What are other companies doing? You have to get your “Ducks in a row” as a security team, coming in as a third-party consultant, you have to make it easy for them. Consider home automation/smartphones, it’s all easy.
All things in scope should have a regular inherent risk assessment and log those risks. What can be answered inherently without even knowing the product. What is it transmitting? Protecting? Is it externally accessible? “

CJ: the list of questions you would ask without having to think too hard about it.
You establish this calculation. Categorize critical/high/medium/low, do they need to be pentested every year/release?

“Cross reference the inherent risk assessment with regulated security controls.
Don’t just give a questionnaire, build the relationship by having a conversation with therm. Boost that morale. Inform the teams where they can find security requirements. Can store threat models in a source code repository to pull from. Also the risk register and threat model in source code.

Don’t just tell them to do it. Get your ducks in a row!
Require inclusion of control validation in QA/QE testing. Start all threat models with an interview, talk about external entities, make it a conversation and it will be better appreciated. Doesn’t have to be perfect the first time.
Lastly, provide teams with turnkey resources that teach them to identify threats and controls…
And recognize them!!

influence the culture but also bring the knowledge in. Secure-By-design. If you are doing those things, there are few things you have to do still to redact your risk further, if you validate input, encode output, don’t allow untrusted data or don’t let it make any decisions and redact the surface. Added cross site request forgery, trusting things and making sure they’re secure. The problem is we are working off of decades decades of nobody thinking security mattered in software, or companies that don’t upgrade they’re software and it doesn’t seem to matter until the breach.”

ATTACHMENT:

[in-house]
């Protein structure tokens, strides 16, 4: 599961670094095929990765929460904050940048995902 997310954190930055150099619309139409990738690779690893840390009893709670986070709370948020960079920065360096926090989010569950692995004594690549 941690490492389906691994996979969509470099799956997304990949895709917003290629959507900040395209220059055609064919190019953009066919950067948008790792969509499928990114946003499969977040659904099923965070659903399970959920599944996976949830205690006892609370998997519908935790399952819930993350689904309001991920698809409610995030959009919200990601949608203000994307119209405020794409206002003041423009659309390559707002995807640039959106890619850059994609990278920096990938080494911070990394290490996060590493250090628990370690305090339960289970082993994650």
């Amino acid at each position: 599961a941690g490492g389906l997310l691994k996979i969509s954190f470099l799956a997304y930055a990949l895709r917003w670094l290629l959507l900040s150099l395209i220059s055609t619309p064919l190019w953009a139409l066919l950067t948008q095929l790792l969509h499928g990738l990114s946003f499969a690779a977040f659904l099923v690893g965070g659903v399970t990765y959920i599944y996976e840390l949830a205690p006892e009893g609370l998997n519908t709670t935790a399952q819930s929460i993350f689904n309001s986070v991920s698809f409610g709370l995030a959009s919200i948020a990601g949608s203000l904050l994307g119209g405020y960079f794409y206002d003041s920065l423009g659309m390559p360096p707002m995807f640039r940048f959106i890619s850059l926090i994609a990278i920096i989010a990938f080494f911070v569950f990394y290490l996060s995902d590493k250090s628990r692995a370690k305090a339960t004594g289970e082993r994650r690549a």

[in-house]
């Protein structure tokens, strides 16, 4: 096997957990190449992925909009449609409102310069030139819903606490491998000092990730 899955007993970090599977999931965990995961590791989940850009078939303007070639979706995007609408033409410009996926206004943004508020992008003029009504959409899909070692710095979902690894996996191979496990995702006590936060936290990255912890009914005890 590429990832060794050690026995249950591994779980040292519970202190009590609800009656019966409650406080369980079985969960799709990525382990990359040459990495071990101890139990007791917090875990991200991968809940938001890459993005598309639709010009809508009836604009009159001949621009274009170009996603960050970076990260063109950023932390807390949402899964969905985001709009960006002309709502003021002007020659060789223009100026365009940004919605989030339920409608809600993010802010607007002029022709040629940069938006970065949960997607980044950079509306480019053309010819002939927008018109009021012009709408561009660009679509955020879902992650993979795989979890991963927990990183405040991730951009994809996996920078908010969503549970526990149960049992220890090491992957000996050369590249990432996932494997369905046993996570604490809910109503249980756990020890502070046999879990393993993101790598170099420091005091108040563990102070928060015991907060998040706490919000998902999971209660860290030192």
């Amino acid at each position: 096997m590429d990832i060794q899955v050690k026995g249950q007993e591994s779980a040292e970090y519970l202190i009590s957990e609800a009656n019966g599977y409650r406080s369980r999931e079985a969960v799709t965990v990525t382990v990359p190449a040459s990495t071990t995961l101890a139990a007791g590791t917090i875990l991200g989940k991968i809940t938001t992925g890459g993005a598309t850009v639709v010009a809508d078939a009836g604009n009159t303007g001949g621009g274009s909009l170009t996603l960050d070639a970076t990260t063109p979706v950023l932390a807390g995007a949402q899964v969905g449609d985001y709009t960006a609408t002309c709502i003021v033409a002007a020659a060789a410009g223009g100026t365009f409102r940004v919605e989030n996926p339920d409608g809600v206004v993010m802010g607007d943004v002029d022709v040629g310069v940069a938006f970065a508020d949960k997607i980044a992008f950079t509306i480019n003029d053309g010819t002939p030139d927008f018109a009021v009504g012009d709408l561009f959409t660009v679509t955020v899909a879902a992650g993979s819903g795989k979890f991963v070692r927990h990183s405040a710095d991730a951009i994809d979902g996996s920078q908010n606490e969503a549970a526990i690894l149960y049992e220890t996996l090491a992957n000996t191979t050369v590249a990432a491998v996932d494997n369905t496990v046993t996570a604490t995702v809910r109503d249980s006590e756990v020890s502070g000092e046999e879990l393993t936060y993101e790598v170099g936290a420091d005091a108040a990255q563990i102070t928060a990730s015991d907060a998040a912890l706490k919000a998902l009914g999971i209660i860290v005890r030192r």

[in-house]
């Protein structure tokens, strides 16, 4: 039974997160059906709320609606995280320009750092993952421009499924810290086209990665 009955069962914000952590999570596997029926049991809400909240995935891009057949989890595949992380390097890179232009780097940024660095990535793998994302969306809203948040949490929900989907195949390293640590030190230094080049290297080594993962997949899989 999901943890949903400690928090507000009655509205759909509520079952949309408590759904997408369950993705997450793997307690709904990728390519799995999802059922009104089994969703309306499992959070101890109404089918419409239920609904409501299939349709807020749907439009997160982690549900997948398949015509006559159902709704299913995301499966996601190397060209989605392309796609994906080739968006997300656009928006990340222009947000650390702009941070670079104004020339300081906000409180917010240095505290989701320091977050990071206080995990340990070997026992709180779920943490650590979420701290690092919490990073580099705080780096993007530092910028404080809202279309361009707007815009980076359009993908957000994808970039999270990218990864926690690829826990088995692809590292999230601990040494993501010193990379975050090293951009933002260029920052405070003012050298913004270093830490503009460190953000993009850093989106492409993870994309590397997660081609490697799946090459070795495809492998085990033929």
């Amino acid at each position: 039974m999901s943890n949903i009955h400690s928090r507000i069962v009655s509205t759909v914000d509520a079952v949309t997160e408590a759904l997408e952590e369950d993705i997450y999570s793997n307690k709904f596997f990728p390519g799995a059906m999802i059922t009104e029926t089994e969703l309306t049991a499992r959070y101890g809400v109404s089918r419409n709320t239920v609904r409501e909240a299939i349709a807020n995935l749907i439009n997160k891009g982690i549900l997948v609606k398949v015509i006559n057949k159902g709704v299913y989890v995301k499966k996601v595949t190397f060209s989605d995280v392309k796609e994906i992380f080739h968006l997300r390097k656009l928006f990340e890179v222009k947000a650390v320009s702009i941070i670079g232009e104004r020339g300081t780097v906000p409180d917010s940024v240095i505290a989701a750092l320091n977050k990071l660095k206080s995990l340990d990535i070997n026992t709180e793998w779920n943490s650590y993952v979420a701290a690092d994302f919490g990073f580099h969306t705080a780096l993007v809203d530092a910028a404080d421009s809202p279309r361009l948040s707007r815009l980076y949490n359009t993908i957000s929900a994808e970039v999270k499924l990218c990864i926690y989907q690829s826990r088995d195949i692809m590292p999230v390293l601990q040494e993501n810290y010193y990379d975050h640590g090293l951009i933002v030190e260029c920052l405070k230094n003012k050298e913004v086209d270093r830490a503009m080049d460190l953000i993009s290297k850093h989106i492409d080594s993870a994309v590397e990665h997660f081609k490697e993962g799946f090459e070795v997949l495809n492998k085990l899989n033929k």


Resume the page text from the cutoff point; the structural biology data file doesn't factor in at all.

Resources to assist identifying threats:
>Checklists: Secure Development Standards/Guidelines,
>Weakness Lists: OWASP top 10, Common Vulnerabilities and Exploits (CWE)
>Attack Trees & Frameworks,
>Attack DBs: CAPEC

“By telling your team, now they have a list. But just telling them may actually make it worse. Show them checklists, secure development standards and guidelines. Can be pulled from resources, OWASP, MITRE ATT@CK Framework, good way to get into the mindset of an attacker, weakness lists, all of these things can provide good examples. There are now top 10’s for everything. Top 25s, etc. Broken down and explained. Going through and looking through their works. Going through CVEs happening. Vulnerabilities have CWEs attached to them. Can take the CWE, observe what has been exploited, having the conversation as a security person with the development team. CAPEC Common attack patterns and Protection (MITRE), how attack patterns work, gives examples what level the person using these attacks would have to have. Great for identifying threats.”

Resources for implementing controls:
>Checklists: OWASP Top 10 Proactive Controls/OWASP ASVS
>Countermeasure Graph: D3FEND (MITRE)
>Attack DBs: CAPEC
“Working to be proactive about security. D3FEND Answers what to do, they all map back and forth.”

Threat Modeling Resources:
Threat Modeling: A Process To Ensure Application Security (SANS whitepaper download):
ISC2 CSSLP study resources:
Threat Modeling: Designing for Security by Adam Shostack:

“Good list If getting into software at all, to also include Adam Shostack’s book.”

Barbara’s Contact:


Thanks Barbera!

Business Meeting:

Old business/New business (Mentorship program, Conference Participation)/Secretary Meeting Minutes/Membership Updates/Treasury Report/Social media Updates

Old Business: *Special Event* Cyber Range Live Fire Attack Simulation Workshop tform/cyber-range/

CyberForge 2024: was a great time!

Social Event – Casual Pint, Feb 28

New Mentorship Program

New Business:
Tidewater Science & Engineering Fair: March 10th 2024, there’s a slide for this